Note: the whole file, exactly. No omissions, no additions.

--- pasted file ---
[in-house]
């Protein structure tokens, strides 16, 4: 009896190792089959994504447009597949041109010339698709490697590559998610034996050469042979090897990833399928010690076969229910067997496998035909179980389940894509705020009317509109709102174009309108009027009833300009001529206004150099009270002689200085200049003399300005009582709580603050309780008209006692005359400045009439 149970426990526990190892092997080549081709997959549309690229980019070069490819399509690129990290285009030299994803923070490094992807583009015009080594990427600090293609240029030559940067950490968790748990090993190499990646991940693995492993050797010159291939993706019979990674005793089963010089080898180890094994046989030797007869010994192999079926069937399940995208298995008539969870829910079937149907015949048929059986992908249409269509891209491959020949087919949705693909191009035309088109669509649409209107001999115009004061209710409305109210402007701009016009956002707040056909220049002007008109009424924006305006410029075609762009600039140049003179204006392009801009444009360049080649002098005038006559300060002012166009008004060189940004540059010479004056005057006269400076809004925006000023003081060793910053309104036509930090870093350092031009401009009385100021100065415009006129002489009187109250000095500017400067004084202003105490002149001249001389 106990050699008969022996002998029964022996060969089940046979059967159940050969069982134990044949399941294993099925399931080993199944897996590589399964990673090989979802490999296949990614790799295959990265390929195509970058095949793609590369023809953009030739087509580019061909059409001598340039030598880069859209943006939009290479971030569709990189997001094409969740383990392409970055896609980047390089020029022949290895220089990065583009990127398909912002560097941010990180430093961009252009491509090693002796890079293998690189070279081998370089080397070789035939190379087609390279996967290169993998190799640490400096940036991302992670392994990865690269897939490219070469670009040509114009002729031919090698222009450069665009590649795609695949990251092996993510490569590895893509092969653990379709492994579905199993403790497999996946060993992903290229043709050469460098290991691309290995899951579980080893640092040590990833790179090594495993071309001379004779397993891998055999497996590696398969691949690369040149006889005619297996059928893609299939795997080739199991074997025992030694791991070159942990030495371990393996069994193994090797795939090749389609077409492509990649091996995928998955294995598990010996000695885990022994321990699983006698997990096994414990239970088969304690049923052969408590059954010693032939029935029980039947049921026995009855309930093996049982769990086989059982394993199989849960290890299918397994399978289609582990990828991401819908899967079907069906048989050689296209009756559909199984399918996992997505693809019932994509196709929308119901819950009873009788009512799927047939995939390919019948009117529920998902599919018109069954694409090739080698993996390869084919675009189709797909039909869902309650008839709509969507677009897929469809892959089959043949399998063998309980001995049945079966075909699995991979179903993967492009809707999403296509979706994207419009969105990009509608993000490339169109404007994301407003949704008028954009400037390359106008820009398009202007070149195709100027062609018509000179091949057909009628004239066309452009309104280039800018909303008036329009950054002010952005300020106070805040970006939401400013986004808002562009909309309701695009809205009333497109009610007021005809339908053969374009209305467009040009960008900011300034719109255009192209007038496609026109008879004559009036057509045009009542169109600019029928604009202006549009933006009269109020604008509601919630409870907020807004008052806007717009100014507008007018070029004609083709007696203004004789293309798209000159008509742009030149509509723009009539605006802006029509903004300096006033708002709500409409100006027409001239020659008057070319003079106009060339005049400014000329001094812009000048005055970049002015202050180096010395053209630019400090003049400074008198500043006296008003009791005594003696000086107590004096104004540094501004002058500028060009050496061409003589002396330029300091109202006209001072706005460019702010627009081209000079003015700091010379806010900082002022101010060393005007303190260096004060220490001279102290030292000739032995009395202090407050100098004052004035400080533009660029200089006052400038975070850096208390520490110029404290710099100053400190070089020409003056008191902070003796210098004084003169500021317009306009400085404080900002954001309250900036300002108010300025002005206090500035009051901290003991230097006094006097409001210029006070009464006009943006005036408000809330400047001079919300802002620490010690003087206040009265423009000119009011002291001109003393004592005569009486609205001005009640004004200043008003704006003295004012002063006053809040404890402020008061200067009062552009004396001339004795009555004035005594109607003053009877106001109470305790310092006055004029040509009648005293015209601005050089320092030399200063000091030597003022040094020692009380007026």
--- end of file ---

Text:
[in-house]
């Protein structure tokens, strides 16, 4: 009896190792089959994504447009597949041109010339698709490697590559998610034996050469042979090897990833399928010690076969229910067997496998035909179980389940894509705020009317509109709102174009309108009027009833300009001529206004150099009270002689200085200049003399300005009582709580603050309780008209006692005359400045009439 149970426990526990190892092997080549081709997959549309690229980019070069490819399509690129990290285009030299994803923070490094992807583009015009080594990427600090293609240029030559940067950490968790748990090993190499990646991940693995492993050797010159291939993706019979990674005793089963010089080898180890094994046989030797007869010994192999079926069937399940995208298995008539969870829910079937149907015949048929059986992908249409269509891209491959020949087919949705693909191009035309088109669509649409209107001999115009004061209710409305109210402007701009016009956002707040056909220049002007008109009424924006305006410029075609762009600039140049003179204006392009801009444009360049080649002098005038006559300060002012166009008004060189940004540059010479004056005057006269400076809004925006000023003081060793910053309104036509930090870093350092031009401009009385100021100065415009006129002489009187109250000095500017400067004084202003105490002149001249001389 106990050699008969022996002998029964022996060969089940046979059967159940050969069982134990044949399941294993099925399931080993199944897996590589399964990673090989979802490999296949990614790799295959990265390929195509970058095949793609590369023809953009030739087509580019061909059409001598340039030598880069859209943006939009290479971030569709990189997001094409969740383990392409970055896609980047390089020029022949290895220089990065583009990127398909912002560097941010990180430093961009252009491509090693002796890079293998690189070279081998370089080397070789035939190379087609390279996967290169993998190799640490400096940036991302992670392994990865690269897939490219070469670009040509114009002729031919090698222009450069665009590649795609695949990251092996993510490569590895893509092969653990379709492994579905199993403790497999996946060993992903290229043709050469460098290991691309290995899951579980080893640092040590990833790179090594495993071309001379004779397993891998055999497996590696398969691949690369040149006889005619297996059928893609299939795997080739199991074997025992030694791991070159942990030495371990393996069994193994090797795939090749389609077409492509990649091996995928998955294995598990010996000695885990022994321990699983006698997990096994414990239970088969304690049923052969408590059954010693032939029935029980039947049921026995009855309930093996049982769990086989059982394993199989849960290890299918397994399978289609582990990828991401819908899967079907069906048989050689296209009756559909199984399918996992997505693809019932994509196709929308119901819950009873009788009512799927047939995939390919019948009117529920998902599919018109069954694409090739080698993996390869084919675009189709797909039909869902309650008839709509969507677009897929469809892959089959043949399998063998309980001995049945079966075909699995991979179903993967492009809707999403296509979706994207419009969105990009509608993000490339169109404007994301407003949704008028954009400037390359106008820009398009202007070149195709100027062609018509000179091949057909009628004239066309452009309104280039800018909303008036329009950054002010952005300020106070805040970006939401400013986004808002562009909309309701695009809205009333497109009610007021005809339908053969374009209305467009040009960008900011300034719109255009192209007038496609026109008879004559009036057509045009009542169109600019029928604009202006549009933006009269109020604008509601919630409870907020807004008052806007717009100014507008007018070029004609083709007696203004004789293309798209000159008509742009030149509509723009009539605006802006029509903004300096006033708002709500409409100006027409001239020659008057070319003079106009060339005049400014000329001094812009000048005055970049002015202050180096010395053209630019400090003049400074008198500043006296008003009791005594003696000086107590004096104004540094501004002058500028060009050496061409003589002396330029300091109202006209001072706005460019702010627009081209000079003015700091010379806010900082002022101010060393005007303190260096004060220490001279102290030292000739032995009395202090407050100098004052004035400080533009660029200089006052400038975070850096208390520490110029404290710099100053400190070089020409003056008191902070003796210098004084003169500021317009306009400085404080900002954001309250900036300002108010300025002005206090500035009051901290003991230097006094006097409001210029006070009464006009943006005036408000809330400047001079919300802002620490010690003087206040009265423009000119009011002291001109003393004592005569009486609205001005009640004004200043008003704006003295004012002063006053809040404890402020008061200067009062552009004396001339004795009555004035005594109607003053009877106001109470305790310092006055004029040509009648005293015209601005050089320092030399200063000091030597003022040094020692009380007026």